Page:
Rally In Solidarity: Every Invasion Day Protest Happening In Australia

January 26 is a deeply painful day for First Nations people — a solemn and damning reminder of the enduring ramifications that colonisation and land dispossession continue to have. It is also a battle cry against all the institutional disadvantages and injustices that persist to this day.
Invasion Day — also referred to as a Day of Mourning and Survival Day — is not a day to commemorate, but rather, a day to stand up and show up for Indigenous communities until the date is abolished as a day of celebration. Full stop.
The date itself marks the arrival of European settlers (known as the "First Fleet") at Sydney Cove in 1788, thus, overriding more than 60,000 years of rich culture. Sovereignty was never ceded, but this invasion has seen Indigenous people fighting back for their self-determination ever since.
"First Nations people have been protesting on January 26 long before it was called Australia Day," shared non-for-profit organisation Common Grounds on Instagram, referencing counter-movements dating as far back as 1888. "Since the first Day of Mourning, many thousands of people gather each year to protest the celebration of January 26. The scale of the protests grows yearly, as more and more people come to understand our true history and what the day represents for First Nations communities."
Yet year in and year out, Australians still decide to wave around the flag and crack open the BBQ to patriotic cheers, clutching on for dear life to a "tradition" that has only been a public holiday since 1994 — yes, less than three decades.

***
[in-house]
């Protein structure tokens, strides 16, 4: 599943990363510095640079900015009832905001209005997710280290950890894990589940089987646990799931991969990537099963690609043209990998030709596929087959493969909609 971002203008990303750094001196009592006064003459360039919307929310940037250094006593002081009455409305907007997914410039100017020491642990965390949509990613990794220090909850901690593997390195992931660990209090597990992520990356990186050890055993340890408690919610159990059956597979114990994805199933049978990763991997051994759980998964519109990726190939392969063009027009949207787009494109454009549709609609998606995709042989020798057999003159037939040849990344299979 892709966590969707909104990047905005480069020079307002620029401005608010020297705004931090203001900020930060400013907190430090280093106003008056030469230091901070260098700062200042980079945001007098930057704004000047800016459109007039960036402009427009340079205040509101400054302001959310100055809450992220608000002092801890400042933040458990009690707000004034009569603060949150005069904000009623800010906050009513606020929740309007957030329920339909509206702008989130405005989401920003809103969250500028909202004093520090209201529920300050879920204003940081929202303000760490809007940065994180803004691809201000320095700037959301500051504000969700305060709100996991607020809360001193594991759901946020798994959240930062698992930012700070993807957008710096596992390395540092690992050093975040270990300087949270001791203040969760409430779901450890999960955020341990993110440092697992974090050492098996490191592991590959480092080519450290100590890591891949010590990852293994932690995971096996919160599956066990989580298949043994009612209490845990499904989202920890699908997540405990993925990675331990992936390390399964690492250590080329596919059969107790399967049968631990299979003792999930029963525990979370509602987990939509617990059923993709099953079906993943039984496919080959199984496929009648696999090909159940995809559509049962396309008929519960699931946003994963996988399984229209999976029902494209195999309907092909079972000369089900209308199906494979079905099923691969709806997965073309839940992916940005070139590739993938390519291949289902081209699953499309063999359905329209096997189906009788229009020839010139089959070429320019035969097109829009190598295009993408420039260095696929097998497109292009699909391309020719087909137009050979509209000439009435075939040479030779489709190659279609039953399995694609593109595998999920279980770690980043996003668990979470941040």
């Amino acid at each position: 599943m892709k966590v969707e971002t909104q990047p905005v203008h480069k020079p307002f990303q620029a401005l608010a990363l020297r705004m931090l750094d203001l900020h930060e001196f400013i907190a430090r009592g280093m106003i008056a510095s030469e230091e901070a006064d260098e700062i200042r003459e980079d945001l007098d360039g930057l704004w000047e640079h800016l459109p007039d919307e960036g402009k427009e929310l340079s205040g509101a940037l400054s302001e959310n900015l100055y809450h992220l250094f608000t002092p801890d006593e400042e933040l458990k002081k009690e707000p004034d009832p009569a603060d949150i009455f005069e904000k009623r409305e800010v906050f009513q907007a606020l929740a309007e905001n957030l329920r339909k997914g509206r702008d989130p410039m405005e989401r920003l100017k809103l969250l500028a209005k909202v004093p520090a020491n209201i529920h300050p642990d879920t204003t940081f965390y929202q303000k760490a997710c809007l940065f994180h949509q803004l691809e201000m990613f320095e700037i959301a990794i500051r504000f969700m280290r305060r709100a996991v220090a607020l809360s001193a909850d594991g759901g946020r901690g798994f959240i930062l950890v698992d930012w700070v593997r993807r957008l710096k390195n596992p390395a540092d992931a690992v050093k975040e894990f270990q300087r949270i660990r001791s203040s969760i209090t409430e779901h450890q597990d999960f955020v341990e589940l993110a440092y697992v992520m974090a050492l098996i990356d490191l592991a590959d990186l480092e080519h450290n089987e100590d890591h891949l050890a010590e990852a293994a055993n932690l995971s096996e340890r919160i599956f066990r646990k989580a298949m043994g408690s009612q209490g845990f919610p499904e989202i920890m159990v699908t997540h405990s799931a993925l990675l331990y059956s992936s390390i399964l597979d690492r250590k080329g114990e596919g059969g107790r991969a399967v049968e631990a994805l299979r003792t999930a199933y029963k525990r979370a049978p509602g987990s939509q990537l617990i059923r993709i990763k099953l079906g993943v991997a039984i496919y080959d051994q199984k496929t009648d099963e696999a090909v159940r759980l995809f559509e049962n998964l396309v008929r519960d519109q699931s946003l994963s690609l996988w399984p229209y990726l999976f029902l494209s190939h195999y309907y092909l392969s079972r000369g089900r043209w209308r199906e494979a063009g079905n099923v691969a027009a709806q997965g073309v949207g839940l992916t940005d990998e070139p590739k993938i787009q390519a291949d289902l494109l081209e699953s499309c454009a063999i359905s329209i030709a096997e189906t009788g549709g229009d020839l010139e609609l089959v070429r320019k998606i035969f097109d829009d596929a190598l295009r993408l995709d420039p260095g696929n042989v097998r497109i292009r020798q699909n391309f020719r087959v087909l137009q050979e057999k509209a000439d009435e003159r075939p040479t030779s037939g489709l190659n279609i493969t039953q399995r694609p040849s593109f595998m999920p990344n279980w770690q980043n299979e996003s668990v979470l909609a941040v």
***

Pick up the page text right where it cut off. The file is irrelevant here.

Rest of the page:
Ahead, where you can find your closest protest, rally and march to attend and support as an ally in 2024. You can also brush up on resources to educate yourself on Indigenous affairs before, on and after the day. Always was, always will be Aboriginal land.

Where and when are the Invasion Day protests in Australia?

Sydney (Gadigal)

Invasion Day Rally: Friday, January 26 at 10:00am at Belmore Park (CBD).
After marching, you can head to Yabun Festival at Victoria Park in Broadway, where you can enjoy Australia's largest one-day celebration of Aboriginal and Torres Strait Islander cultures.
If you're waking up early, you can also attend the dawn reflection at 5:20am at the Sydney Opera House in Circular Quay.

Melbourne (Naarm)

Invasion Day Rally: Friday, January 26, meet at 9am at Treasury Gardens to assemble for the Invasion Day rally, beginning at Parliament House at 10am.
After the march, you can head to Sidney Myer Music Bowl for the Share The Spirit festival. Here, you can enjoy music from Coloured Stone, No Fixed Address and Blackfire, plus a bunch more solo performances.

Newcastle (Mulubinba)

Invasion Day Rally: Friday, January 26 at 9.30am at Customs House for a 10am start.

Perth (Boorloo)

Invasion Day Rally: Friday, January 26 at 12:30pm at Forest Place, marching from 1:30pm.
After the rally, head to Birak Concert, which is taking place on Supreme Court Gardens from 3pm. Here, you can enjoy a bunch of Western Australia talent such as Kyle Kingbrown, Bartlett, Miss Genius, Billy Narrier and the Band, and Aliwah Dancers.

Brisbane (Meanjin)

Invasion Day Rally: Friday, January 26 at 9am at Queens Gardens. You can read more information about the rally here.

Hobart (Nipaluna)

Invasion Day Rally: Friday, January 26 at 11.15am at Tasmanian Aboriginal Centre.

Devonport (Limilinaturi)

Invasion Day Rally: Friday, January 26 at 11.30am at Tulaminikali Health Service for a 12pm start.

Canberra (Ngunnawal & Ngambri)

Invasion Day Rally: Meet at 9:30am at Garema Place.

Adelaide (Karuna)

Invasion Day Rally: 11am at Victoria Square.

Darwin (Larrakia)

Invasion Day Rally: 8:30am at Civic Park.
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